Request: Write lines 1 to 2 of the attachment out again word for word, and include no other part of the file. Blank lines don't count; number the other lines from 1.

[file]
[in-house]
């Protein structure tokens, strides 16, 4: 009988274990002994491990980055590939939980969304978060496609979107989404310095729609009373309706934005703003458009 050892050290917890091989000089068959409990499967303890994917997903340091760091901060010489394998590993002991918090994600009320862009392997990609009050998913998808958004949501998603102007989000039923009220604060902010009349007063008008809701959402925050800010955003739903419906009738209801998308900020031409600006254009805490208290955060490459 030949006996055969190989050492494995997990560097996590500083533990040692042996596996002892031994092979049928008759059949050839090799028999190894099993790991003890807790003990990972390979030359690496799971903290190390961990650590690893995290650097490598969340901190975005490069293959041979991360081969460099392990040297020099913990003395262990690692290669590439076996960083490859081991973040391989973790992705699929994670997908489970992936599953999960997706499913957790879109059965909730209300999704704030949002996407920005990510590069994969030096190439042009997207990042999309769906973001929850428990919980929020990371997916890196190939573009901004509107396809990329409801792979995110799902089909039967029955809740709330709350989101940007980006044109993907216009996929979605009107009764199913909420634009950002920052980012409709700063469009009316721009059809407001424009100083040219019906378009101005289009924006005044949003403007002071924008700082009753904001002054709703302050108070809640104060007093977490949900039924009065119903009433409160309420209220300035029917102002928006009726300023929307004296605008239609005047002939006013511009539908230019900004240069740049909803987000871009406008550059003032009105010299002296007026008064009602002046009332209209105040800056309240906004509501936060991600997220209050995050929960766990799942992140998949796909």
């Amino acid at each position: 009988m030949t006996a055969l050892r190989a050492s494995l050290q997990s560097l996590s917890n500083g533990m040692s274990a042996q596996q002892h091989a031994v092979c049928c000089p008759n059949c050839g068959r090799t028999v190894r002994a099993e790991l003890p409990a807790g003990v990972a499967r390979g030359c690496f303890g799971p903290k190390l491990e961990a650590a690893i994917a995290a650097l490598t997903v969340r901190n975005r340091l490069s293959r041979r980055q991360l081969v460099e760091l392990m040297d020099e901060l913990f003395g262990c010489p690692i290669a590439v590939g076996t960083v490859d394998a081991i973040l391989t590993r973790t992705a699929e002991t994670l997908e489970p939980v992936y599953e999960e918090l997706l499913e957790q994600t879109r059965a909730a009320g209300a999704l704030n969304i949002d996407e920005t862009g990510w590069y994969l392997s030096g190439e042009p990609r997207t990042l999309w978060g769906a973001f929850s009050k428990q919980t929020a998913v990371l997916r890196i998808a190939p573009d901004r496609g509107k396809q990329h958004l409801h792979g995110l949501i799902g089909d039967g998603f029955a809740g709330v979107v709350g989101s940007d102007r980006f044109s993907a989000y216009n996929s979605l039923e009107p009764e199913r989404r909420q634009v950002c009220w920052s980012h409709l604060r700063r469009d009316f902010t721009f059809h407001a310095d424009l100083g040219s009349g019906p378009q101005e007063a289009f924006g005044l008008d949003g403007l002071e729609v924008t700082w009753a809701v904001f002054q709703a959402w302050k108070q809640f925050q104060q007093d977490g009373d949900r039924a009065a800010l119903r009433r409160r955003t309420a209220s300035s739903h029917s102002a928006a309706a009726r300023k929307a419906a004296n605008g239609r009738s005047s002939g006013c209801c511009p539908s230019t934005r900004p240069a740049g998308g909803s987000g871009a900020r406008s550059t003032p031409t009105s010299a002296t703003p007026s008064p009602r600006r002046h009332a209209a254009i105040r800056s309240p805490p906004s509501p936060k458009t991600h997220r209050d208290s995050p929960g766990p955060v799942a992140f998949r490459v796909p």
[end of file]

[in-house]
């Protein structure tokens, strides 16, 4: 009988274990002994491990980055590939939980969304978060496609979107989404310095729609009373309706934005703003458009 050892050290917890091989000089068959409990499967303890994917997903340091760091901060010489394998590993002991918090994600009320862009392997990609009050998913998808958004949501998603102007989000039923009220604060902010009349007063008008809701959402925050800010955003739903419906009738209801998308900020031409600006254009805490208290955060490459 030949006996055969190989050492494995997990560097996590500083533990040692042996596996002892031994092979049928008759059949050839090799028999190894099993790991003890807790003990990972390979030359690496799971903290190390961990650590690893995290650097490598969340901190975005490069293959041979991360081969460099392990040297020099913990003395262990690692290669590439076996960083490859081991973040391989973790992705699929994670997908489970992936599953999960997706499913957790879109059965909730209300999704704030949002996407920005990510590069994969030096190439042009997207990042999309769906973001929850428990919980929020990371997916890196190939573009901004509107396809990329409801792979995110799902089909039967029955809740709330709350989101940007980006044109993907216009996929979605009107009764199913909420634009950002920052980012409709700063469009009316721009059809407001424009100083040219019906378009101005289009924006005044949003403007002071924008700082009753904001002054709703302050108070809640104060007093977490949900039924009065119903009433409160309420209220300035029917102002928006009726300023929307004296605008239609005047002939006013511009539908230019900004240069740049909803987000871009406008550059003032009105010299002296007026008064009602002046009332209209105040800056309240906004509501936060991600997220209050995050929960766990799942992140998949796909």